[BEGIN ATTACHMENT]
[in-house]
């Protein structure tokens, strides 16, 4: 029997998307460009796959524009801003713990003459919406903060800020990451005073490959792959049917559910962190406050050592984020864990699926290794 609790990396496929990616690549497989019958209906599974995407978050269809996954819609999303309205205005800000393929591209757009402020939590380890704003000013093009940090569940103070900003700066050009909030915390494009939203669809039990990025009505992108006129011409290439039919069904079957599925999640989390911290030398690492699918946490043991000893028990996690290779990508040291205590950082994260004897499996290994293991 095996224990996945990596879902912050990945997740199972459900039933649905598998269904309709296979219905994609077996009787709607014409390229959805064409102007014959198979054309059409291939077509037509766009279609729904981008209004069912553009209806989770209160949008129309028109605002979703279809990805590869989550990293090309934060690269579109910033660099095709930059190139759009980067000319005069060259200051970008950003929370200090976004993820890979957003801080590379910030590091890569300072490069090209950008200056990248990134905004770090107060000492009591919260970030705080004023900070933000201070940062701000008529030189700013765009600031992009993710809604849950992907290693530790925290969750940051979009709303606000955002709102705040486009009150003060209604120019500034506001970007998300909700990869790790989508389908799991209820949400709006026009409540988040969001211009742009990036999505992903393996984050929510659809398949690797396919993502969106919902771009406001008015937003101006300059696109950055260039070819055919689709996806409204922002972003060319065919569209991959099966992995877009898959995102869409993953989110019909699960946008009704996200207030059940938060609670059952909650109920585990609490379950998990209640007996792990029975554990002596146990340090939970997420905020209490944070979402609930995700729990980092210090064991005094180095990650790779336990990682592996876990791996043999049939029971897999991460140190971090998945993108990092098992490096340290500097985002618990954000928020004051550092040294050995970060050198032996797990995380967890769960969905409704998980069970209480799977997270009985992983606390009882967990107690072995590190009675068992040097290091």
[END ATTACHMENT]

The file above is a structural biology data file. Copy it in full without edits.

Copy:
[in-house]
């Protein structure tokens, strides 16, 4: 029997998307460009796959524009801003713990003459919406903060800020990451005073490959792959049917559910962190406050050592984020864990699926290794 609790990396496929990616690549497989019958209906599974995407978050269809996954819609999303309205205005800000393929591209757009402020939590380890704003000013093009940090569940103070900003700066050009909030915390494009939203669809039990990025009505992108006129011409290439039919069904079957599925999640989390911290030398690492699918946490043991000893028990996690290779990508040291205590950082994260004897499996290994293991 095996224990996945990596879902912050990945997740199972459900039933649905598998269904309709296979219905994609077996009787709607014409390229959805064409102007014959198979054309059409291939077509037509766009279609729904981008209004069912553009209806989770209160949008129309028109605002979703279809990805590869989550990293090309934060690269579109910033660099095709930059190139759009980067000319005069060259200051970008950003929370200090976004993820890979957003801080590379910030590091890569300072490069090209950008200056990248990134905004770090107060000492009591919260970030705080004023900070933000201070940062701000008529030189700013765009600031992009993710809604849950992907290693530790925290969750940051979009709303606000955002709102705040486009009150003060209604120019500034506001970007998300909700990869790790989508389908799991209820949400709006026009409540988040969001211009742009990036999505992903393996984050929510659809398949690797396919993502969106919902771009406001008015937003101006300059696109950055260039070819055919689709996806409204922002972003060319065919569209991959099966992995877009898959995102869409993953989110019909699960946008009704996200207030059940938060609670059952909650109920585990609490379950998990209640007996792990029975554990002596146990340090939970997420905020209490944070979402609930995700729990980092210090064991005094180095990650790779336990990682592996876990791996043999049939029971897999991460140190971090998945993108990092098992490096340290500097985002618990954000928020004051550092040294050995970060050198032996797990995380967890769960969905409704998980069970209480799977997270009985992983606390009882967990107690072995590190009675068992040097290091």